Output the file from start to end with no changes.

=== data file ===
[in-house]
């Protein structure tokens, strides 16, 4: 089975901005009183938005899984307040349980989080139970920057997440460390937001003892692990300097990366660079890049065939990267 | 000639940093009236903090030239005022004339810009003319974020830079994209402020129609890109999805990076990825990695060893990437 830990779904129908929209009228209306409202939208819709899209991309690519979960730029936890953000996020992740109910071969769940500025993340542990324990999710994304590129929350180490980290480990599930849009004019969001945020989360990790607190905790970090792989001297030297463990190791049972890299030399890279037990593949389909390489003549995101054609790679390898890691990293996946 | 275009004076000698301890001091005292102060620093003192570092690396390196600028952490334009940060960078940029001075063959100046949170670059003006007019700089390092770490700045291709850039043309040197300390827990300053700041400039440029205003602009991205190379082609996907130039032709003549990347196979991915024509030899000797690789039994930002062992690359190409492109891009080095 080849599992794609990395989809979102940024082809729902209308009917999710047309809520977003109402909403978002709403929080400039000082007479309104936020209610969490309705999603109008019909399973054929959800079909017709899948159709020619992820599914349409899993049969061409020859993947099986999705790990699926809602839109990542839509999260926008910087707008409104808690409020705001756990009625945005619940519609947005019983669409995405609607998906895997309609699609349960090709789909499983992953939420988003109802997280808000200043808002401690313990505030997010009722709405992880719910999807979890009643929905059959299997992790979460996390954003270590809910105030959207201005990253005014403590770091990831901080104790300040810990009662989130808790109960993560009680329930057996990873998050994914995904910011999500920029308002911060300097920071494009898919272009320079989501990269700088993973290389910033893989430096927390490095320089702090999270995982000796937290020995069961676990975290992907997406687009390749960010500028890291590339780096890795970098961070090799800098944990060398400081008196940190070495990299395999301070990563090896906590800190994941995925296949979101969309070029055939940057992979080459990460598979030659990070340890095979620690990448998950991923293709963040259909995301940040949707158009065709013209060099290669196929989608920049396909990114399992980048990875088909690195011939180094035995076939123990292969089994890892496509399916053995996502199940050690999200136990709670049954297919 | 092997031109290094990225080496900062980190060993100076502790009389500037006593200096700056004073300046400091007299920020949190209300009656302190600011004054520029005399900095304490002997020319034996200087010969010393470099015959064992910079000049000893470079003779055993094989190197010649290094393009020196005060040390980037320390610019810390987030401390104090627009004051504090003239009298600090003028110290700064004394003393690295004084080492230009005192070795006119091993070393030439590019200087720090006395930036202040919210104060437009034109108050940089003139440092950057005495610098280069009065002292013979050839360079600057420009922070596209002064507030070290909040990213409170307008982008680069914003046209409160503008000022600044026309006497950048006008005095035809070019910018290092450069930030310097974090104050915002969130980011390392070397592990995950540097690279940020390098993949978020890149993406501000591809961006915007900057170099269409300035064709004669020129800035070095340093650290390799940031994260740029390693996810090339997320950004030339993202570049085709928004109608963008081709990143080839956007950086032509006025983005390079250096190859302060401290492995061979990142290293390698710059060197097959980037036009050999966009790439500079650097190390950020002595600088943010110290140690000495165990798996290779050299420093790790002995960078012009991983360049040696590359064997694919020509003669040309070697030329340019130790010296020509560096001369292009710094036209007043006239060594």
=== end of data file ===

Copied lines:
[in-house]
């Protein structure tokens, strides 16, 4: 089975901005009183938005899984307040349980989080139970920057997440460390937001003892692990300097990366660079890049065939990267 | 000639940093009236903090030239005022004339810009003319974020830079994209402020129609890109999805990076990825990695060893990437 830990779904129908929209009228209306409202939208819709899209991309690519979960730029936890953000996020992740109910071969769940500025993340542990324990999710994304590129929350180490980290480990599930849009004019969001945020989360990790607190905790970090792989001297030297463990190791049972890299030399890279037990593949389909390489003549995101054609790679390898890691990293996946 | 275009004076000698301890001091005292102060620093003192570092690396390196600028952490334009940060960078940029001075063959100046949170670059003006007019700089390092770490700045291709850039043309040197300390827990300053700041400039440029205003602009991205190379082609996907130039032709003549990347196979991915024509030899000797690789039994930002062992690359190409492109891009080095 080849599992794609990395989809979102940024082809729902209308009917999710047309809520977003109402909403978002709403929080400039000082007479309104936020209610969490309705999603109008019909399973054929959800079909017709899948159709020619992820599914349409899993049969061409020859993947099986999705790990699926809602839109990542839509999260926008910087707008409104808690409020705001756990009625945005619940519609947005019983669409995405609607998906895997309609699609349960090709789909499983992953939420988003109802997280808000200043808002401690313990505030997010009722709405992880719910999807979890009643929905059959299997992790979460996390954003270590809910105030959207201005990253005014403590770091990831901080104790300040810990009662989130808790109960993560009680329930057996990873998050994914995904910011999500920029308002911060300097920071494009898919272009320079989501990269700088993973290389910033893989430096927390490095320089702090999270995982000796937290020995069961676990975290992907997406687009390749960010500028890291590339780096890795970098961070090799800098944990060398400081008196940190070495990299395999301070990563090896906590800190994941995925296949979101969309070029055939940057992979080459990460598979030659990070340890095979620690990448998950991923293709963040259909995301940040949707158009065709013209060099290669196929989608920049396909990114399992980048990875088909690195011939180094035995076939123990292969089994890892496509399916053995996502199940050690999200136990709670049954297919 | 092997031109290094990225080496900062980190060993100076502790009389500037006593200096700056004073300046400091007299920020949190209300009656302190600011004054520029005399900095304490002997020319034996200087010969010393470099015959064992910079000049000893470079003779055993094989190197010649290094393009020196005060040390980037320390610019810390987030401390104090627009004051504090003239009298600090003028110290700064004394003393690295004084080492230009005192070795006119091993070393030439590019200087720090006395930036202040919210104060437009034109108050940089003139440092950057005495610098280069009065002292013979050839360079600057420009922070596209002064507030070290909040990213409170307008982008680069914003046209409160503008000022600044026309006497950048006008005095035809070019910018290092450069930030310097974090104050915002969130980011390392070397592990995950540097690279940020390098993949978020890149993406501000591809961006915007900057170099269409300035064709004669020129800035070095340093650290390799940031994260740029390693996810090339997320950004030339993202570049085709928004109608963008081709990143080839956007950086032509006025983005390079250096190859302060401290492995061979990142290293390698710059060197097959980037036009050999966009790439500079650097190390950020002595600088943010110290140690000495165990798996290779050299420093790790002995960078012009991983360049040696590359064997694919020509003669040309070697030329340019130790010296020509560096001369292009710094036209007043006239060594």